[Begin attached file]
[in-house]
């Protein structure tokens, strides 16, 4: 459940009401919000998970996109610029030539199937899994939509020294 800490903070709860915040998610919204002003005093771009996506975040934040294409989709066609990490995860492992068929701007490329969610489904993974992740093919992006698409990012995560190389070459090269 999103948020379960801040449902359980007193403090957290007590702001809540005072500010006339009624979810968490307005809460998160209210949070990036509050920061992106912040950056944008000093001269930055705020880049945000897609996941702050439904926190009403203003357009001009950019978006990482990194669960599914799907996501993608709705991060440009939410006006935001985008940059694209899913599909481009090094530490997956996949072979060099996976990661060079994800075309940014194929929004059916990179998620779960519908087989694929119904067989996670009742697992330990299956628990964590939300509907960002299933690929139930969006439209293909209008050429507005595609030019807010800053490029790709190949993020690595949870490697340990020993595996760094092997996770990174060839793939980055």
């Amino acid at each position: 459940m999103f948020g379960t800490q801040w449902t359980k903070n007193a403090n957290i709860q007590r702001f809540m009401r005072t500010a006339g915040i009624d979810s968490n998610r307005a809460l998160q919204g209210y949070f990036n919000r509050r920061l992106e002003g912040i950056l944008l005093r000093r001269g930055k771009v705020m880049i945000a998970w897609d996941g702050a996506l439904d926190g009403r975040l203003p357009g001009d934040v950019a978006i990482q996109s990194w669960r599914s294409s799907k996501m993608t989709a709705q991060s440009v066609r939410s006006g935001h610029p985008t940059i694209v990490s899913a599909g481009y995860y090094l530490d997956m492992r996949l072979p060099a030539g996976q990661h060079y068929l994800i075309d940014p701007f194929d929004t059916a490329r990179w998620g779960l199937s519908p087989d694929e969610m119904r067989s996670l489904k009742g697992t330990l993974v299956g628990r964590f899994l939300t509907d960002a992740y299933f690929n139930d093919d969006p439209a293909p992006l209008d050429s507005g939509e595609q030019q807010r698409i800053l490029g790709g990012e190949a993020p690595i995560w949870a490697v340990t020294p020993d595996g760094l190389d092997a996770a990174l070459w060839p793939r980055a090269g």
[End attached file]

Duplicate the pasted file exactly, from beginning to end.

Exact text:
[in-house]
């Protein structure tokens, strides 16, 4: 459940009401919000998970996109610029030539199937899994939509020294 800490903070709860915040998610919204002003005093771009996506975040934040294409989709066609990490995860492992068929701007490329969610489904993974992740093919992006698409990012995560190389070459090269 999103948020379960801040449902359980007193403090957290007590702001809540005072500010006339009624979810968490307005809460998160209210949070990036509050920061992106912040950056944008000093001269930055705020880049945000897609996941702050439904926190009403203003357009001009950019978006990482990194669960599914799907996501993608709705991060440009939410006006935001985008940059694209899913599909481009090094530490997956996949072979060099996976990661060079994800075309940014194929929004059916990179998620779960519908087989694929119904067989996670009742697992330990299956628990964590939300509907960002299933690929139930969006439209293909209008050429507005595609030019807010800053490029790709190949993020690595949870490697340990020993595996760094092997996770990174060839793939980055």
């Amino acid at each position: 459940m999103f948020g379960t800490q801040w449902t359980k903070n007193a403090n957290i709860q007590r702001f809540m009401r005072t500010a006339g915040i009624d979810s968490n998610r307005a809460l998160q919204g209210y949070f990036n919000r509050r920061l992106e002003g912040i950056l944008l005093r000093r001269g930055k771009v705020m880049i945000a998970w897609d996941g702050a996506l439904d926190g009403r975040l203003p357009g001009d934040v950019a978006i990482q996109s990194w669960r599914s294409s799907k996501m993608t989709a709705q991060s440009v066609r939410s006006g935001h610029p985008t940059i694209v990490s899913a599909g481009y995860y090094l530490d997956m492992r996949l072979p060099a030539g996976q990661h060079y068929l994800i075309d940014p701007f194929d929004t059916a490329r990179w998620g779960l199937s519908p087989d694929e969610m119904r067989s996670l489904k009742g697992t330990l993974v299956g628990r964590f899994l939300t509907d960002a992740y299933f690929n139930d093919d969006p439209a293909p992006l209008d050429s507005g939509e595609q030019q807010r698409i800053l490029g790709g990012e190949a993020p690595i995560w949870a490697v340990t020294p020993d595996g760094l190389d092997a996770a990174l070459w060839p793939r980055a090269g």